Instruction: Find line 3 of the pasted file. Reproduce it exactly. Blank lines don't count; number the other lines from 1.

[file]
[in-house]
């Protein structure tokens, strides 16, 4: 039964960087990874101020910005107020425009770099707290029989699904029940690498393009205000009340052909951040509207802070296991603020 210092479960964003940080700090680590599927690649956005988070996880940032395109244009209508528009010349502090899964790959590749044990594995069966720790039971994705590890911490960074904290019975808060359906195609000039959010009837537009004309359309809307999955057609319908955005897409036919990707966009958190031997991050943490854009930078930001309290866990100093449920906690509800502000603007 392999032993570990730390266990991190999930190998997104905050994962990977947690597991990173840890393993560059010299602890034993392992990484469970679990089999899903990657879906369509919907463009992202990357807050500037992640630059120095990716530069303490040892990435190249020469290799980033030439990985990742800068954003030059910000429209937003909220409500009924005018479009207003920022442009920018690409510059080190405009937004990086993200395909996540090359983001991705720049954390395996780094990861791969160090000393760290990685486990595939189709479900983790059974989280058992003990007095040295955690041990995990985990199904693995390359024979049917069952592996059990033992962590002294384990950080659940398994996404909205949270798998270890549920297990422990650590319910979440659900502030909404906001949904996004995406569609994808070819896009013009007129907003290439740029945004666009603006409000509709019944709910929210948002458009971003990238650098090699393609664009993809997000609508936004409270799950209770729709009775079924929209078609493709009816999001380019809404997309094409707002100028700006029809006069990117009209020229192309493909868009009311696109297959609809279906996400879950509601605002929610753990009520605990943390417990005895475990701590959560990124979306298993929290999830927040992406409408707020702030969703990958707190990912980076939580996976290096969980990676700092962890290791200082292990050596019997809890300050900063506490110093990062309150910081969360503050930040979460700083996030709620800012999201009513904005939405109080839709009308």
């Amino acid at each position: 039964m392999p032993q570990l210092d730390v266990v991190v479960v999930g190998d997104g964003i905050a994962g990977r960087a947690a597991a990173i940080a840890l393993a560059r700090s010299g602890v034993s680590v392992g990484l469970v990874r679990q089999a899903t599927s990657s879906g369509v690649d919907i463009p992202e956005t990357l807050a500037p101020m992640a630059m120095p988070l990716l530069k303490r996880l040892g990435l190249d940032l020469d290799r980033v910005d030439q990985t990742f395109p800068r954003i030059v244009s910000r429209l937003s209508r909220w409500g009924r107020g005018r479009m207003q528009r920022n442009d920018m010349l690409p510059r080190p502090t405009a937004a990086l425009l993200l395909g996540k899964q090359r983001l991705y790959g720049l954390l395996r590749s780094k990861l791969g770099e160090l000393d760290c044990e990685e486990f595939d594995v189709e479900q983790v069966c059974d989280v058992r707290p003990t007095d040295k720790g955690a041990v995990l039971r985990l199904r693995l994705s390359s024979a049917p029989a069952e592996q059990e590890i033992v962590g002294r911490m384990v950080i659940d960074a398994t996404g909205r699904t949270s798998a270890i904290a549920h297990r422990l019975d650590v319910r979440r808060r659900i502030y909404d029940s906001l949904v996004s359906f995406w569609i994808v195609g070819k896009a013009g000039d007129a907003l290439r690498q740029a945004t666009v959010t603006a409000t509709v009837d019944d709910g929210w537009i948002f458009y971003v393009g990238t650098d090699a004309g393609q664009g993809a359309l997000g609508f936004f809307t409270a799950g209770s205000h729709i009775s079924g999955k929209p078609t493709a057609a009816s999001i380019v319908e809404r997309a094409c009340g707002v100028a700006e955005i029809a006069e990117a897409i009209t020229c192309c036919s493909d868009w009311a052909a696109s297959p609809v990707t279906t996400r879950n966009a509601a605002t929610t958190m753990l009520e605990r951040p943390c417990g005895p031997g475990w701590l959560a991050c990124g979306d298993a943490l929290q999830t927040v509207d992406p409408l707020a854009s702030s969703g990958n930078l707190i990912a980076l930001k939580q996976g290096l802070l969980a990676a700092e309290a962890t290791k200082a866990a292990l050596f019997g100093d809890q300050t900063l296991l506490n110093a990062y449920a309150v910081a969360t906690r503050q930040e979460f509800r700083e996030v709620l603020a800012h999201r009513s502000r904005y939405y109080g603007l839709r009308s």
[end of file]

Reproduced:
């Amino acid at each position: 039964m392999p032993q570990l210092d730390v266990v991190v479960v999930g190998d997104g964003i905050a994962g990977r960087a947690a597991a990173i940080a840890l393993a560059r700090s010299g602890v034993s680590v392992g990484l469970v990874r679990q089999a899903t599927s990657s879906g369509v690649d919907i463009p992202e956005t990357l807050a500037p101020m992640a630059m120095p988070l990716l530069k303490r996880l040892g990435l190249d940032l020469d290799r980033v910005d030439q990985t990742f395109p800068r954003i030059v244009s910000r429209l937003s209508r909220w409500g009924r107020g005018r479009m207003q528009r920022n442009d920018m010349l690409p510059r080190p502090t405009a937004a990086l425009l993200l395909g996540k899964q090359r983001l991705y790959g720049l954390l395996r590749s780094k990861l791969g770099e160090l000393d760290c044990e990685e486990f595939d594995v189709e479900q983790v069966c059974d989280v058992r707290p003990t007095d040295k720790g955690a041990v995990l039971r985990l199904r693995l994705s390359s024979a049917p029989a069952e592996q059990e590890i033992v962590g002294r911490m384990v950080i659940d960074a398994t996404g909205r699904t949270s798998a270890i904290a549920h297990r422990l019975d650590v319910r979440r808060r659900i502030y909404d029940s906001l949904v996004s359906f995406w569609i994808v195609g070819k896009a013009g000039d007129a907003l290439r690498q740029a945004t666009v959010t603006a409000t509709v009837d019944d709910g929210w537009i948002f458009y971003v393009g990238t650098d090699a004309g393609q664009g993809a359309l997000g609508f936004f809307t409270a799950g209770s205000h729709i009775s079924g999955k929209p078609t493709a057609a009816s999001i380019v319908e809404r997309a094409c009340g707002v100028a700006e955005i029809a006069e990117a897409i009209t020229c192309c036919s493909d868009w009311a052909a696109s297959p609809v990707t279906t996400r879950n966009a509601a605002t929610t958190m753990l009520e605990r951040p943390c417990g005895p031997g475990w701590l959560a991050c990124g979306d298993a943490l929290q999830t927040v509207d992406p409408l707020a854009s702030s969703g990958n930078l707190i990912a980076l930001k939580q996976g290096l802070l969980a990676a700092e309290a962890t290791k200082a866990a292990l050596f019997g100093d809890q300050t900063l296991l506490n110093a990062y449920a309150v910081a969360t906690r503050q930040e979460f509800r700083e996030v709620l603020a800012h999201r009513s502000r904005y939405y109080g603007l839709r009308s």